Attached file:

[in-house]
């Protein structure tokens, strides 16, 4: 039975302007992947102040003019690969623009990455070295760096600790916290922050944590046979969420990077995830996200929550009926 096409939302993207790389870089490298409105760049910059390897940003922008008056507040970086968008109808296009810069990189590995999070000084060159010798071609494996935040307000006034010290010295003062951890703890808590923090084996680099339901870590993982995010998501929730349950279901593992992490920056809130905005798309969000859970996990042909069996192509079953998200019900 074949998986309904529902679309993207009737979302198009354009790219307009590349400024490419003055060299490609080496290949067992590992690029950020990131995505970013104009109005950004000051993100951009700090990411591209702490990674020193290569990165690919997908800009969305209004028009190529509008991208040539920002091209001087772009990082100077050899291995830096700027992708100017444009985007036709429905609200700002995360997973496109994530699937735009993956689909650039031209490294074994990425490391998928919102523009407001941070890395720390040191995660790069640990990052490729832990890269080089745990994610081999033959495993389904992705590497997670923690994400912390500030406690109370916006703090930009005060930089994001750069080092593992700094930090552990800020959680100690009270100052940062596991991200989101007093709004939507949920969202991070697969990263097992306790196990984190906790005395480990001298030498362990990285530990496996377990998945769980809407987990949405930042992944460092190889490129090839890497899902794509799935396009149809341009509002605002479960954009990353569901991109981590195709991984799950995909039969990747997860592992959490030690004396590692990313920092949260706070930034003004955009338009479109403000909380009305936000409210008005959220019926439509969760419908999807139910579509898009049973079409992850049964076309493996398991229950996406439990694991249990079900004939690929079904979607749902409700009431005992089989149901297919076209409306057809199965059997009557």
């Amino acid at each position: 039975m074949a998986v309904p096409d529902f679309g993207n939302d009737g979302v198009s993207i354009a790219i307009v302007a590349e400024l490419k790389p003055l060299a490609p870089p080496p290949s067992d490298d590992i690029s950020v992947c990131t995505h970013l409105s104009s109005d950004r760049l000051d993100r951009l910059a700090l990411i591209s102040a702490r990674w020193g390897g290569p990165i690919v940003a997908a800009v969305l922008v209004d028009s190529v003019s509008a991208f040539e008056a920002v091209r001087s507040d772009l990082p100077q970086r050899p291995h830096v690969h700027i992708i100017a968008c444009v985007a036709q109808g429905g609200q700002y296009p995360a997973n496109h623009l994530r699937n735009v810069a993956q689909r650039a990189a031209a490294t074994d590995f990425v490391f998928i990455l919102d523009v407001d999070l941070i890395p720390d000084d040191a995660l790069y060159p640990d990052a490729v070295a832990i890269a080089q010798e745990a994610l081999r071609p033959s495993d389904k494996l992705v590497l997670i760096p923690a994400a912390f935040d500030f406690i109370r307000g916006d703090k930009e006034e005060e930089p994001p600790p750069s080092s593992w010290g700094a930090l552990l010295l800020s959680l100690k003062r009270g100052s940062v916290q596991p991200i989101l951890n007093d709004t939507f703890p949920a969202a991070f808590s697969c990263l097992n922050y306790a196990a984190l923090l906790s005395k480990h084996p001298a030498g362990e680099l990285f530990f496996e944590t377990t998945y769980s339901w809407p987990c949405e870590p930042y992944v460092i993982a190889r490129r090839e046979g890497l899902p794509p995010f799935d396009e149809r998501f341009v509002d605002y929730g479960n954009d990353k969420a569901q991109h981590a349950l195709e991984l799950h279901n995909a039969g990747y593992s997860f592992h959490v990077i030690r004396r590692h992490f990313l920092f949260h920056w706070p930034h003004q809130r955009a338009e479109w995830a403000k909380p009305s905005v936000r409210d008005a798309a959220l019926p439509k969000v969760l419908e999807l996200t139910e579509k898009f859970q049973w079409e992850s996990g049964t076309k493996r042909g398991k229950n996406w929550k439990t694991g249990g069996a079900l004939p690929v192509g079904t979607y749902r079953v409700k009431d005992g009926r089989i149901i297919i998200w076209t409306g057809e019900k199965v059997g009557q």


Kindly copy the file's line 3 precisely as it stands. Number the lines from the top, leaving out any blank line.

């Amino acid at each position: 039975m074949a998986v309904p096409d529902f679309g993207n939302d009737g979302v198009s993207i354009a790219i307009v302007a590349e400024l490419k790389p003055l060299a490609p870089p080496p290949s067992d490298d590992i690029s950020v992947c990131t995505h970013l409105s104009s109005d950004r760049l000051d993100r951009l910059a700090l990411i591209s102040a702490r990674w020193g390897g290569p990165i690919v940003a997908a800009v969305l922008v209004d028009s190529v003019s509008a991208f040539e008056a920002v091209r001087s507040d772009l990082p100077q970086r050899p291995h830096v690969h700027i992708i100017a968008c444009v985007a036709q109808g429905g609200q700002y296009p995360a997973n496109h623009l994530r699937n735009v810069a993956q689909r650039a990189a031209a490294t074994d590995f990425v490391f998928i990455l919102d523009v407001d999070l941070i890395p720390d000084d040191a995660l790069y060159p640990d990052a490729v070295a832990i890269a080089q010798e745990a994610l081999r071609p033959s495993d389904k494996l992705v590497l997670i760096p923690a994400a912390f935040d500030f406690i109370r307000g916006d703090k930009e006034e005060e930089p994001p600790p750069s080092s593992w010290g700094a930090l552990l010295l800020s959680l100690k003062r009270g100052s940062v916290q596991p991200i989101l951890n007093d709004t939507f703890p949920a969202a991070f808590s697969c990263l097992n922050y306790a196990a984190l923090l906790s005395k480990h084996p001298a030498g362990e680099l990285f530990f496996e944590t377990t998945y769980s339901w809407p987990c949405e870590p930042y992944v460092i993982a190889r490129r090839e046979g890497l899902p794509p995010f799935d396009e149809r998501f341009v509002d605002y929730g479960n954009d990353k969420a569901q991109h981590a349950l195709e991984l799950h279901n995909a039969g990747y593992s997860f592992h959490v990077i030690r004396r590692h992490f990313l920092f949260h920056w706070p930034h003004q809130r955009a338009e479109w995830a403000k909380p009305s905005v936000r409210d008005a798309a959220l019926p439509k969000v969760l419908e999807l996200t139910e579509k898009f859970q049973w079409e992850s996990g049964t076309k493996r042909g398991k229950n996406w929550k439990t694991g249990g069996a079900l004939p690929v192509g079904t979607y749902r079953v409700k009431d005992g009926r089989i149901i297919i998200w076209t409306g057809e019900k199965v059997g009557q």